There are drugs in your water — and no one knows how much
When you grab a glass of water from the kitchen sink, how much medicine — that's not yours — are you ingesting with each sip?
The truth is, no one really knows. But research for years has been citing traces of pharmaceuticals in major waterways, and even the most modern water treatment facilities fail to catch the contamination and erase the problem before it flows to homes and businesses.
Most of the pollution is believed to come from human waste; medication passes through an individual and down the train. Entire pills, or bottles worth, may be flushed by residents who no longer need or want their medication.
"It could create a health crisis for human beings," said state Sen. Michael Doherty, R-Warren. "I'm really surprised that more elected officials and more environmental groups are not alarmed by what we see."
Doherty, who first took note of the issue last decade, is renewing his push to create a task force that would aim to investigate and quantify the potential risks associated with prescription and over-the-counter drug remnants in New Jersey water. Following hearings with the public, plus industry experts and scientists, Doherty said, the task force would publish a report detailing the scope of the problem.
"My primary concern is safe drinking water for human beings, and right now I'm not sure we have safe drinking water for human beings," Doherty said, noting the issue can take a toll on wildlife as well.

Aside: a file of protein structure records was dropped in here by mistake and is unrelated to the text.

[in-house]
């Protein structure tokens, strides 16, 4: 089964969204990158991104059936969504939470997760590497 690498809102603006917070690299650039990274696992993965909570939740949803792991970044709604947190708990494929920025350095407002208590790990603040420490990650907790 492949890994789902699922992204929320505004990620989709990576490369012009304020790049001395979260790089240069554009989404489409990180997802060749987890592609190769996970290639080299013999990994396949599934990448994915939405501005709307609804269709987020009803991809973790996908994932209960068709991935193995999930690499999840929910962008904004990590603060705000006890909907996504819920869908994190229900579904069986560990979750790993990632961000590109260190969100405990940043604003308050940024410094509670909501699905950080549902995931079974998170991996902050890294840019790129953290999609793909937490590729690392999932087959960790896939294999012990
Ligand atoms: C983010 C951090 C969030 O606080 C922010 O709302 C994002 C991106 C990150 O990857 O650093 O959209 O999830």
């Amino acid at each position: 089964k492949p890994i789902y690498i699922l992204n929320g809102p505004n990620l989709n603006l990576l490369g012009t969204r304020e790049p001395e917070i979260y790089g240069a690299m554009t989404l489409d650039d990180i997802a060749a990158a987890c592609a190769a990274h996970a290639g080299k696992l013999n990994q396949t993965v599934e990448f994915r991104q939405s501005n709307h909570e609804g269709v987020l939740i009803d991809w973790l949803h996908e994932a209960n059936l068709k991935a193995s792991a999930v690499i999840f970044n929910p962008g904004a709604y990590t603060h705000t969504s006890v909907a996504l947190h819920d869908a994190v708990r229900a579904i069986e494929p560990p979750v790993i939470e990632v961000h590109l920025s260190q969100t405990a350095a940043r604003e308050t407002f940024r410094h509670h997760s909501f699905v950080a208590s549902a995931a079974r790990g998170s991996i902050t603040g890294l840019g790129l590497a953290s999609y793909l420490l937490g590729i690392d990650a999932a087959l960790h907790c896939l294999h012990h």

In 2017, it was reported that 83 of 117 water samples taken from the Hudson River in recent years contained various levels of pharmaceutical contamination. Doherty noted the contamination has been well-documented for a number of years.
Doherty's legislation to establish a task force has been introduced every two-year session since 2008-2009. Only once, last session, was it heard and approved by a legislative committee.
"I do think we owe it to the residents of New Jersey to take a fresh look at this situation and see if it's a problem that needs to be addressed," Doherty said.
A statement from the New Jersey chapter of the Sierra Club, an environmental organization, said the problem has been on their radar for a "long time." The group has pushed to get stricter standards in place, through the state or through legislation, but "there has been push back from Big Pharma."
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